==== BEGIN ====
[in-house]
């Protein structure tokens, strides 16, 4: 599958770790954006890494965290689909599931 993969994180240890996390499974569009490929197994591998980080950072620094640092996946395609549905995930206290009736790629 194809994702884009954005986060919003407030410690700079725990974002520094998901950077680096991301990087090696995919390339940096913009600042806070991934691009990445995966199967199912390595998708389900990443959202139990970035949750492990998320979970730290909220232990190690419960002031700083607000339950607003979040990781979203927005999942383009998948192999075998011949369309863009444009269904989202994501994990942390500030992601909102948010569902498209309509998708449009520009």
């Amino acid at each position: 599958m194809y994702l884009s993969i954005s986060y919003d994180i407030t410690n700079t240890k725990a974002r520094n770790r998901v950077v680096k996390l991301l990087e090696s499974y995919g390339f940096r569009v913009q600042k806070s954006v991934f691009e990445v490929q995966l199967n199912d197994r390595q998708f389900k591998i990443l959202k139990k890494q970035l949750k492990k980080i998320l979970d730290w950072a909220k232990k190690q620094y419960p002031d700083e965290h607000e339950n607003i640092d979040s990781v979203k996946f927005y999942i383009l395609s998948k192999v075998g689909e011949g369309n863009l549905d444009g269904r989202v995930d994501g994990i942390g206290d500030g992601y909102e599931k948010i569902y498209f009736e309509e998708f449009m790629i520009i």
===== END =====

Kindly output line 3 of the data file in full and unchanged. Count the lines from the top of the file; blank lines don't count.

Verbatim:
């Amino acid at each position: 599958m194809y994702l884009s993969i954005s986060y919003d994180i407030t410690n700079t240890k725990a974002r520094n770790r998901v950077v680096k996390l991301l990087e090696s499974y995919g390339f940096r569009v913009q600042k806070s954006v991934f691009e990445v490929q995966l199967n199912d197994r390595q998708f389900k591998i990443l959202k139990k890494q970035l949750k492990k980080i998320l979970d730290w950072a909220k232990k190690q620094y419960p002031d700083e965290h607000e339950n607003i640092d979040s990781v979203k996946f927005y999942i383009l395609s998948k192999v075998g689909e011949g369309n863009l549905d444009g269904r989202v995930d994501g994990i942390g206290d500030g992601y909102e599931k948010i569902y498209f009736e309509e998708f449009m790629i520009i």